Morning Clicks

The Beijing News' night of sorrow

PUBLISHED : Wednesday, 09 January, 2013, 7:14am
UPDATED : Wednesday, 09 January, 2013, 12:38pm

China abroad | China at home

Dai Zigeng, the Communist Party official who serves as publisher of The Beijing News, co-owned by Southern Media Group, announced his resignation last night after propaganda authorities forced the newspaper to print a Global Times editorial in today's edition, according to multiple statements made online early Wednesday morning by Beijing News journalists.

Global Times belongs to the Communist Party's People's Daily mouthpiece newspaper and the editorial in question, which appeared Sunday, tries to blame the recent resistance to censorship and interference by propaganda officials on meddling by 'foreign forces'.

Propaganda authorities issued an order this past weekend requiring an unknown number of daily newspapers throughout the country to run the editorial in their January 8 edition, but only a small number of newspapers complied.

According to statements made since yesterday by Chinese journalists, through a flurry of microblog posts many of which have since been deleted, newspapers that opted to not run the editorial are being forced to do so today.

This spurred an online outcry among Beijing News journalists early Wednesday morning. Cries of despair and anger and photos of the scene in the newsroom were quickly deleted from Sina Weibo and other platforms but preserved on Twitter, as were several messages from Beijing News staff who say they haven't given up fighting yet.

Meanwhile at Southern Weekly, Guangdong Party Secretary Hu Chunhua is said to have intervened and settled the dispute; according to senior Phoenix TV reporter Rose Luqiu Luwei, the terms are that there will be no employee strike, this week's issue will be published on schedule, and copy will no longer be subject to prescreening by propaganda officials.

China abroad

-- Chinese Dude Pleads Guilty to Pirating $100 Million Worth of Military Software A plethora of sophisticated software was stolen from an estimated 200 American manufacturers and sold onto 325 black market buyers in 61 countries between 2008 and 2011, according to Reuters.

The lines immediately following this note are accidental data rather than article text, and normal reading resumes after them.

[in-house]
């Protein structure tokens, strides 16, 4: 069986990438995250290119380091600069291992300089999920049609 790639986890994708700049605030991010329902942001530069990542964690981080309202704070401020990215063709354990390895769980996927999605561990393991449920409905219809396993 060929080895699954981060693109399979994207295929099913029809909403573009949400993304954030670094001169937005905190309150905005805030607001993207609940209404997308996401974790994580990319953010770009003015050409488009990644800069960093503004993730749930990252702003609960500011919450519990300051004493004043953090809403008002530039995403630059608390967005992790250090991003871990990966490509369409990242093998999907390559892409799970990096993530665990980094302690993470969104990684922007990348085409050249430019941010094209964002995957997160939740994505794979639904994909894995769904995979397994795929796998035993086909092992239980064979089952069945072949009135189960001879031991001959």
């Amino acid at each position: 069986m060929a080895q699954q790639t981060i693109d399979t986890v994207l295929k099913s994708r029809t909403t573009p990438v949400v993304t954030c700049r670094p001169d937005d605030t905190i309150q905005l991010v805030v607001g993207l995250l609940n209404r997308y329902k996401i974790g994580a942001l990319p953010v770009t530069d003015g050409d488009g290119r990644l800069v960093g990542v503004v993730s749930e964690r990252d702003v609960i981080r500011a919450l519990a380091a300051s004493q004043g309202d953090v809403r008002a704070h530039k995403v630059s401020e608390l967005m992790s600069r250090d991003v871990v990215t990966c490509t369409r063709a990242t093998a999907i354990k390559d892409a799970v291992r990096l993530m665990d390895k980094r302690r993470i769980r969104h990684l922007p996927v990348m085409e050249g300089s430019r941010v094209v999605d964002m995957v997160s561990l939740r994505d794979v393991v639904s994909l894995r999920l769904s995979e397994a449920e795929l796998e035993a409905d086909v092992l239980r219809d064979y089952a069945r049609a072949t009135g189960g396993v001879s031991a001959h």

-- Ping An deal in jeopardy China Development Bank has called off HK$44 billion worth of loans to Thailand's Charoen Pokphand Group for its purchase of a Ping An Insurance (2318) stake from HSBC Holdings (0005), Xinhua News Agency said yesterday...


China at home

-- Street politics The gatherings outside Southern Weekend’s office have been relatively small: a few hundred people on Monday, January 7th, and at most about a hundred on Tuesday. But the rhetoric of the speakers who took turns to address the crowd appears to have grown bolder.

-- Editorial Ignites Freedom Of Press Debate In China A dispute over an editorial in a Chinese newspaper has widened into calls for more freedom of expression. Hundreds of people protested Monday calling for an open news media.

New York Review of Books
-- The Old Fears of China’s New Leaders I felt a shudder of déjà vu watching the mounting protests inside China this week of the Communist Party for censoring an editorial in Southern Weekend, a well-known liberal newspaper in the southern city of Guangzhou.

New Yorker
-- Solzhenitsyn, Yao Chen, and Chinese Reform The background is this: Southern Weekend is a newspaper with an independent streak, based in the southern city of Guangzhou. Last week, its editors and reporters went online to denounce a senior cadre in the Propaganda Department...

People's Daily
-- 人民网推出政务微博导航网站—政务通 The People's Daily website announces the launch of, a thorough directory of microblog accounts belonging to various Chinese government departments, agencies, and individual officials.

-- Southern Weekend’s Stand: What It Is and What It Isn’t Guangdong’s new party secretary Hu Chunhua, as of now, is the favorite to replace Xi Jinping as China’s president in 2022. If he gets blood on his hands or gives an obvious victory to free speech agitators, his hopes could get dashed pretty quickly.

-- Southern Weekend, China, and the bubble The idea of Chinese journalists standing up for the right to report freely is a great story, and if I were running a newspaper I’d want something on it. The question is this: are we overstating the significance of the strike and/or misrepresenting what it’s about?